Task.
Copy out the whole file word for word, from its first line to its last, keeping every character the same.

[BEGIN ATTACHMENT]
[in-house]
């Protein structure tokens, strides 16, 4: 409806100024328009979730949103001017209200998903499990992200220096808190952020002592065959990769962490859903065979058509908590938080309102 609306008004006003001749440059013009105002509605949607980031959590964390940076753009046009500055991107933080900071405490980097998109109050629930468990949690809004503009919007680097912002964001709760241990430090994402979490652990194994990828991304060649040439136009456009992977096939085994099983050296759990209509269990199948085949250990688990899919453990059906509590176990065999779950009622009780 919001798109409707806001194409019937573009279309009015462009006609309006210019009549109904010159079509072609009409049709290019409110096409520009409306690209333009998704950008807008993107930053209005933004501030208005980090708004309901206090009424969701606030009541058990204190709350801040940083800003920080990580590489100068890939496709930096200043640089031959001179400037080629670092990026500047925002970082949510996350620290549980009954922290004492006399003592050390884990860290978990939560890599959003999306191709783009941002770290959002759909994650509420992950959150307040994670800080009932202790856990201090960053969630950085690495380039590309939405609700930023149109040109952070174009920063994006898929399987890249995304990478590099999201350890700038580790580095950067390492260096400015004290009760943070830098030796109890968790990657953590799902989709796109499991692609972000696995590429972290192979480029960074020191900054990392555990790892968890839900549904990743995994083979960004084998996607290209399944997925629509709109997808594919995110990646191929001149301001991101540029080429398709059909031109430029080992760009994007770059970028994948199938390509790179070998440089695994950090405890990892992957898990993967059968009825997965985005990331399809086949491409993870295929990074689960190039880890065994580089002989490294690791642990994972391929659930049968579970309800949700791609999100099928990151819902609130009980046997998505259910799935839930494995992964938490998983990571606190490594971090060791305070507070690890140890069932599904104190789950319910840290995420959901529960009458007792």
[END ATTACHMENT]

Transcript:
[in-house]
């Protein structure tokens, strides 16, 4: 409806100024328009979730949103001017209200998903499990992200220096808190952020002592065959990769962490859903065979058509908590938080309102 609306008004006003001749440059013009105002509605949607980031959590964390940076753009046009500055991107933080900071405490980097998109109050629930468990949690809004503009919007680097912002964001709760241990430090994402979490652990194994990828991304060649040439136009456009992977096939085994099983050296759990209509269990199948085949250990688990899919453990059906509590176990065999779950009622009780 919001798109409707806001194409019937573009279309009015462009006609309006210019009549109904010159079509072609009409049709290019409110096409520009409306690209333009998704950008807008993107930053209005933004501030208005980090708004309901206090009424969701606030009541058990204190709350801040940083800003920080990580590489100068890939496709930096200043640089031959001179400037080629670092990026500047925002970082949510996350620290549980009954922290004492006399003592050390884990860290978990939560890599959003999306191709783009941002770290959002759909994650509420992950959150307040994670800080009932202790856990201090960053969630950085690495380039590309939405609700930023149109040109952070174009920063994006898929399987890249995304990478590099999201350890700038580790580095950067390492260096400015004290009760943070830098030796109890968790990657953590799902989709796109499991692609972000696995590429972290192979480029960074020191900054990392555990790892968890839900549904990743995994083979960004084998996607290209399944997925629509709109997808594919995110990646191929001149301001991101540029080429398709059909031109430029080992760009994007770059970028994948199938390509790179070998440089695994950090405890990892992957898990993967059968009825997965985005990331399809086949491409993870295929990074689960190039880890065994580089002989490294690791642990994972391929659930049968579970309800949700791609999100099928990151819902609130009980046997998505259910799935839930494995992964938490998983990571606190490594971090060791305070507070690890140890069932599904104190789950319910840290995420959901529960009458007792």